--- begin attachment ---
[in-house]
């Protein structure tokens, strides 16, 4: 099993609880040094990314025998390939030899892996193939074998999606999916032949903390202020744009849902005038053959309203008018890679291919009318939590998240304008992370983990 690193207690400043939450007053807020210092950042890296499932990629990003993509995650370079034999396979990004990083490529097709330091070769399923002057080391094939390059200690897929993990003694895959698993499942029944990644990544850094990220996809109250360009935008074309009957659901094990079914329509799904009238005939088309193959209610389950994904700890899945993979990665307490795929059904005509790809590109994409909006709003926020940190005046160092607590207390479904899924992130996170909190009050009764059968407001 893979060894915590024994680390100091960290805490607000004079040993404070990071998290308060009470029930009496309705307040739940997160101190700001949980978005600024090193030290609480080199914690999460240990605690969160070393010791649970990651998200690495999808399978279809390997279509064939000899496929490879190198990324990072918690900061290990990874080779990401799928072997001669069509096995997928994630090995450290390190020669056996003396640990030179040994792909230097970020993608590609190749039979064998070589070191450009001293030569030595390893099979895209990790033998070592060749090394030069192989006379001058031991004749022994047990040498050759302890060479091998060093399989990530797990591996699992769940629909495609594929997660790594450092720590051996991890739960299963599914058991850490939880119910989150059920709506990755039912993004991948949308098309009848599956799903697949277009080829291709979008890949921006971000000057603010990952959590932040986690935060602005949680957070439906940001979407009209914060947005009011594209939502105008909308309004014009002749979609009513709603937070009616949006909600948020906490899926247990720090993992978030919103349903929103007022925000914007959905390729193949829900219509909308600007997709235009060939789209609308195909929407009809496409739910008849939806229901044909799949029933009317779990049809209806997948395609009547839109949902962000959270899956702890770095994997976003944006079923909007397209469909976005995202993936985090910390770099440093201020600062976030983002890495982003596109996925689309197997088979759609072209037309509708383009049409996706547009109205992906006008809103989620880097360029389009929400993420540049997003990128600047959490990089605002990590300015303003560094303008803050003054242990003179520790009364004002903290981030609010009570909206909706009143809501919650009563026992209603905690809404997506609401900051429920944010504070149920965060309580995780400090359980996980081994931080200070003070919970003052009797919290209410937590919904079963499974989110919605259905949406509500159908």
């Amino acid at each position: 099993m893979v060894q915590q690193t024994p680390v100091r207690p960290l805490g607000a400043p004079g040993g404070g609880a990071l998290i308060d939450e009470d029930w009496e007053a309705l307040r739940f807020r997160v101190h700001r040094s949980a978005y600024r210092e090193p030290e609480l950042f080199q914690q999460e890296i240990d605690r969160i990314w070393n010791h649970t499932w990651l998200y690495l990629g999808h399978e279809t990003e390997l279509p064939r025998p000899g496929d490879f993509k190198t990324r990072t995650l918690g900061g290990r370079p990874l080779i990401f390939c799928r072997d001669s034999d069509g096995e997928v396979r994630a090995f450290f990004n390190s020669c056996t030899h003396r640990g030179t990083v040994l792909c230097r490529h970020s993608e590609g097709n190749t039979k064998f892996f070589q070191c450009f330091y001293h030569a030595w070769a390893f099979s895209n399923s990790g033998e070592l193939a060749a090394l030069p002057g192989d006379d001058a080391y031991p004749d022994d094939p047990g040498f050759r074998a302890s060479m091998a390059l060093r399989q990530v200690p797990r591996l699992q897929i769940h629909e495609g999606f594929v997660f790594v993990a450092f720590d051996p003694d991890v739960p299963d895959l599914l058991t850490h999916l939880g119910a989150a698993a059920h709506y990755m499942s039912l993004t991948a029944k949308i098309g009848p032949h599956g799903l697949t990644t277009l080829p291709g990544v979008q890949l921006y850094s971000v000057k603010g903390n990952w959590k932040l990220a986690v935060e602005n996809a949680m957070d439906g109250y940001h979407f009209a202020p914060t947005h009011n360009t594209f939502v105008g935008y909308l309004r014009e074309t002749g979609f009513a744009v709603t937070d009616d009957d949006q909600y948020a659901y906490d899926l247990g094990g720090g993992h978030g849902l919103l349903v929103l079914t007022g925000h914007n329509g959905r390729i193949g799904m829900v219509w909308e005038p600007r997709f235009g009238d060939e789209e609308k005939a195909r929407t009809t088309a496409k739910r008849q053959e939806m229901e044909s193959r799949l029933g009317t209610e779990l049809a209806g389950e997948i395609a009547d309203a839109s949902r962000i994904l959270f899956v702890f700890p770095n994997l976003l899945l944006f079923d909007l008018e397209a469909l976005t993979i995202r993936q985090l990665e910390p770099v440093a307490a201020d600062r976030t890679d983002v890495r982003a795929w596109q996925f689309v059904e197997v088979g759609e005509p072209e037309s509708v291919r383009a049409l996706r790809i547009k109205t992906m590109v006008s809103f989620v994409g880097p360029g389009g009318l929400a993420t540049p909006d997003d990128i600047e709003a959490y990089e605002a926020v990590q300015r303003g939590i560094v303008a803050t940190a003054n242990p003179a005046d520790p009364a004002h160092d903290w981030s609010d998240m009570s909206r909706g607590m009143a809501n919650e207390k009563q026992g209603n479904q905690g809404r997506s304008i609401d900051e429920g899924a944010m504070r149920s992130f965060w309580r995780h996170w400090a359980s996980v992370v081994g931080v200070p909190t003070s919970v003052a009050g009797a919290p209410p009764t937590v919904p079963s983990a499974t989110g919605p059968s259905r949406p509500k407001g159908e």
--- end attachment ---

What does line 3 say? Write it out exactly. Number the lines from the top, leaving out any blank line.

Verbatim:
């Amino acid at each position: 099993m893979v060894q915590q690193t024994p680390v100091r207690p960290l805490g607000a400043p004079g040993g404070g609880a990071l998290i308060d939450e009470d029930w009496e007053a309705l307040r739940f807020r997160v101190h700001r040094s949980a978005y600024r210092e090193p030290e609480l950042f080199q914690q999460e890296i240990d605690r969160i990314w070393n010791h649970t499932w990651l998200y690495l990629g999808h399978e279809t990003e390997l279509p064939r025998p000899g496929d490879f993509k190198t990324r990072t995650l918690g900061g290990r370079p990874l080779i990401f390939c799928r072997d001669s034999d069509g096995e997928v396979r994630a090995f450290f990004n390190s020669c056996t030899h003396r640990g030179t990083v040994l792909c230097r490529h970020s993608e590609g097709n190749t039979k064998f892996f070589q070191c450009f330091y001293h030569a030595w070769a390893f099979s895209n399923s990790g033998e070592l193939a060749a090394l030069p002057g192989d006379d001058a080391y031991p004749d022994d094939p047990g040498f050759r074998a302890s060479m091998a390059l060093r399989q990530v200690p797990r591996l699992q897929i769940h629909e495609g999606f594929v997660f790594v993990a450092f720590d051996p003694d991890v739960p299963d895959l599914l058991t850490h999916l939880g119910a989150a698993a059920h709506y990755m499942s039912l993004t991948a029944k949308i098309g009848p032949h599956g799903l697949t990644t277009l080829p291709g990544v979008q890949l921006y850094s971000v000057k603010g903390n990952w959590k932040l990220a986690v935060e602005n996809a949680m957070d439906g109250y940001h979407f009209a202020p914060t947005h009011n360009t594209f939502v105008g935008y909308l309004r014009e074309t002749g979609f009513a744009v709603t937070d009616d009957d949006q909600y948020a659901y906490d899926l247990g094990g720090g993992h978030g849902l919103l349903v929103l079914t007022g925000h914007n329509g959905r390729i193949g799904m829900v219509w909308e005038p600007r997709f235009g009238d060939e789209e609308k005939a195909r929407t009809t088309a496409k739910r008849q053959e939806m229901e044909s193959r799949l029933g009317t209610e779990l049809a209806g389950e997948i395609a009547d309203a839109s949902r962000i994904l959270f899956v702890f700890p770095n994997l976003l899945l944006f079923d909007l008018e397209a469909l976005t993979i995202r993936q985090l990665e910390p770099v440093a307490a201020d600062r976030t890679d983002v890495r982003a795929w596109q996925f689309v059904e197997v088979g759609e005509p072209e037309s509708v291919r383009a049409l996706r790809i547009k109205t992906m590109v006008s809103f989620v994409g880097p360029g389009g009318l929400a993420t540049p909006d997003d990128i600047e709003a959490y990089e605002a926020v990590q300015r303003g939590i560094v303008a803050t940190a003054n242990p003179a005046d520790p009364a004002h160092d903290w981030s609010d998240m009570s909206r909706g607590m009143a809501n919650e207390k009563q026992g209603n479904q905690g809404r997506s304008i609401d900051e429920g899924a944010m504070r149920s992130f965060w309580r995780h996170w400090a359980s996980v992370v081994g931080v200070p909190t003070s919970v003052a009050g009797a919290p209410p009764t937590v919904p079963s983990a499974t989110g919605p059968s259905r949406p509500k407001g159908e």